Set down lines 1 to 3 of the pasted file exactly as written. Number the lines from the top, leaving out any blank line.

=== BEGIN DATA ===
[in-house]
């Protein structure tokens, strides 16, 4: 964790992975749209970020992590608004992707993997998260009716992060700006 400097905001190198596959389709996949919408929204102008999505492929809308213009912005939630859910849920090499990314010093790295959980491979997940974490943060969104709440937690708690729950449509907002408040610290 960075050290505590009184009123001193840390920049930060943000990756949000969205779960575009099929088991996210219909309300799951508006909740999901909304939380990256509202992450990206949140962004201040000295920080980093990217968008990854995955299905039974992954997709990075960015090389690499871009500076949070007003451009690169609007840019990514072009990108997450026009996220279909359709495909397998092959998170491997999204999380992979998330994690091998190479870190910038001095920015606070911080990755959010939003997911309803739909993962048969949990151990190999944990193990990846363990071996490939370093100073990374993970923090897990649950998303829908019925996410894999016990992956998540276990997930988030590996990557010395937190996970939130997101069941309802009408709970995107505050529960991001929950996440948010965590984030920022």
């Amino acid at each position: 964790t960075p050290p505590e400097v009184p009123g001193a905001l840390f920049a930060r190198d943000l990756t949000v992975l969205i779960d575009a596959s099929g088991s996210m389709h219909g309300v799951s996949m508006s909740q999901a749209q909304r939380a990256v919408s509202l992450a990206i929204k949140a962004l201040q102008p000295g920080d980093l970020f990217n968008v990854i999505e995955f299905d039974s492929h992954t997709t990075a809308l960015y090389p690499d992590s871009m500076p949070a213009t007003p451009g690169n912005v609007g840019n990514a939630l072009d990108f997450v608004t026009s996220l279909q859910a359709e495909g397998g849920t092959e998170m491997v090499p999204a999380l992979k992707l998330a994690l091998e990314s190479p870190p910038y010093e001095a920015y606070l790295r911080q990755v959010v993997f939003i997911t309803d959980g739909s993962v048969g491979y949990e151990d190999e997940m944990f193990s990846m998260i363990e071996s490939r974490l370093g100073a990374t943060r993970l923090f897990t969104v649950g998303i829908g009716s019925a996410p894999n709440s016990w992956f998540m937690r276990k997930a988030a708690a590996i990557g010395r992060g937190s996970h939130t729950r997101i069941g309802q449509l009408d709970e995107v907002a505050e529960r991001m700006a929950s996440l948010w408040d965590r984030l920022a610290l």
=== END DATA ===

[in-house]
């Protein structure tokens, strides 16, 4: 964790992975749209970020992590608004992707993997998260009716992060700006 400097905001190198596959389709996949919408929204102008999505492929809308213009912005939630859910849920090499990314010093790295959980491979997940974490943060969104709440937690708690729950449509907002408040610290 960075050290505590009184009123001193840390920049930060943000990756949000969205779960575009099929088991996210219909309300799951508006909740999901909304939380990256509202992450990206949140962004201040000295920080980093990217968008990854995955299905039974992954997709990075960015090389690499871009500076949070007003451009690169609007840019990514072009990108997450026009996220279909359709495909397998092959998170491997999204999380992979998330994690091998190479870190910038001095920015606070911080990755959010939003997911309803739909993962048969949990151990190999944990193990990846363990071996490939370093100073990374993970923090897990649950998303829908019925996410894999016990992956998540276990997930988030590996990557010395937190996970939130997101069941309802009408709970995107505050529960991001929950996440948010965590984030920022």
């Amino acid at each position: 964790t960075p050290p505590e400097v009184p009123g001193a905001l840390f920049a930060r190198d943000l990756t949000v992975l969205i779960d575009a596959s099929g088991s996210m389709h219909g309300v799951s996949m508006s909740q999901a749209q909304r939380a990256v919408s509202l992450a990206i929204k949140a962004l201040q102008p000295g920080d980093l970020f990217n968008v990854i999505e995955f299905d039974s492929h992954t997709t990075a809308l960015y090389p690499d992590s871009m500076p949070a213009t007003p451009g690169n912005v609007g840019n990514a939630l072009d990108f997450v608004t026009s996220l279909q859910a359709e495909g397998g849920t092959e998170m491997v090499p999204a999380l992979k992707l998330a994690l091998e990314s190479p870190p910038y010093e001095a920015y606070l790295r911080q990755v959010v993997f939003i997911t309803d959980g739909s993962v048969g491979y949990e151990d190999e997940m944990f193990s990846m998260i363990e071996s490939r974490l370093g100073a990374t943060r993970l923090f897990t969104v649950g998303i829908g009716s019925a996410p894999n709440s016990w992956f998540m937690r276990k997930a988030a708690a590996i990557g010395r992060g937190s996970h939130t729950r997101i069941g309802q449509l009408d709970e995107v907002a505050e529960r991001m700006a929950s996440l948010w408040d965590r984030l920022a610290l």